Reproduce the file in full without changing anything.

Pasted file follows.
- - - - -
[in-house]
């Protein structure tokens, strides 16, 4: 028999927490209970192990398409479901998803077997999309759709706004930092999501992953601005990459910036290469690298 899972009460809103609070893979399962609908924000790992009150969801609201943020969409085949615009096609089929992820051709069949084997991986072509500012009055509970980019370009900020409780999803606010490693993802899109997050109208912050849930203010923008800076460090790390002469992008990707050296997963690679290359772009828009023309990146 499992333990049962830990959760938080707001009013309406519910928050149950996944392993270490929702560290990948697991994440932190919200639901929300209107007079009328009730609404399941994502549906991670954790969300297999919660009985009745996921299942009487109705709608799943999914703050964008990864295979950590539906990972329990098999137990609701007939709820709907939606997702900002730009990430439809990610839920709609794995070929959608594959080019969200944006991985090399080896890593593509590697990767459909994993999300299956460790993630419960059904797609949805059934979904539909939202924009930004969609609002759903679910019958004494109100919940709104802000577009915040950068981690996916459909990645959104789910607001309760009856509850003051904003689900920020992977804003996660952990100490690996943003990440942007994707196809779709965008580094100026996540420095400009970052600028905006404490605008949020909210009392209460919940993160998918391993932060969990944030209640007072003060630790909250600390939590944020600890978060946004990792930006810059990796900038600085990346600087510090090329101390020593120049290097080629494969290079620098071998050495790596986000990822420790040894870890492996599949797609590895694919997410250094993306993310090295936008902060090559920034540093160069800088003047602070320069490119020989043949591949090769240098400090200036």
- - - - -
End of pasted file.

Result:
[in-house]
């Protein structure tokens, strides 16, 4: 028999927490209970192990398409479901998803077997999309759709706004930092999501992953601005990459910036290469690298 899972009460809103609070893979399962609908924000790992009150969801609201943020969409085949615009096609089929992820051709069949084997991986072509500012009055509970980019370009900020409780999803606010490693993802899109997050109208912050849930203010923008800076460090790390002469992008990707050296997963690679290359772009828009023309990146 499992333990049962830990959760938080707001009013309406519910928050149950996944392993270490929702560290990948697991994440932190919200639901929300209107007079009328009730609404399941994502549906991670954790969300297999919660009985009745996921299942009487109705709608799943999914703050964008990864295979950590539906990972329990098999137990609701007939709820709907939606997702900002730009990430439809990610839920709609794995070929959608594959080019969200944006991985090399080896890593593509590697990767459909994993999300299956460790993630419960059904797609949805059934979904539909939202924009930004969609609002759903679910019958004494109100919940709104802000577009915040950068981690996916459909990645959104789910607001309760009856509850003051904003689900920020992977804003996660952990100490690996943003990440942007994707196809779709965008580094100026996540420095400009970052600028905006404490605008949020909210009392209460919940993160998918391993932060969990944030209640007072003060630790909250600390939590944020600890978060946004990792930006810059990796900038600085990346600087510090090329101390020593120049290097080629494969290079620098071998050495790596986000990822420790040894870890492996599949797609590895694919997410250094993306993310090295936008902060090559920034540093160069800088003047602070320069490119020989043949591949090769240098400090200036």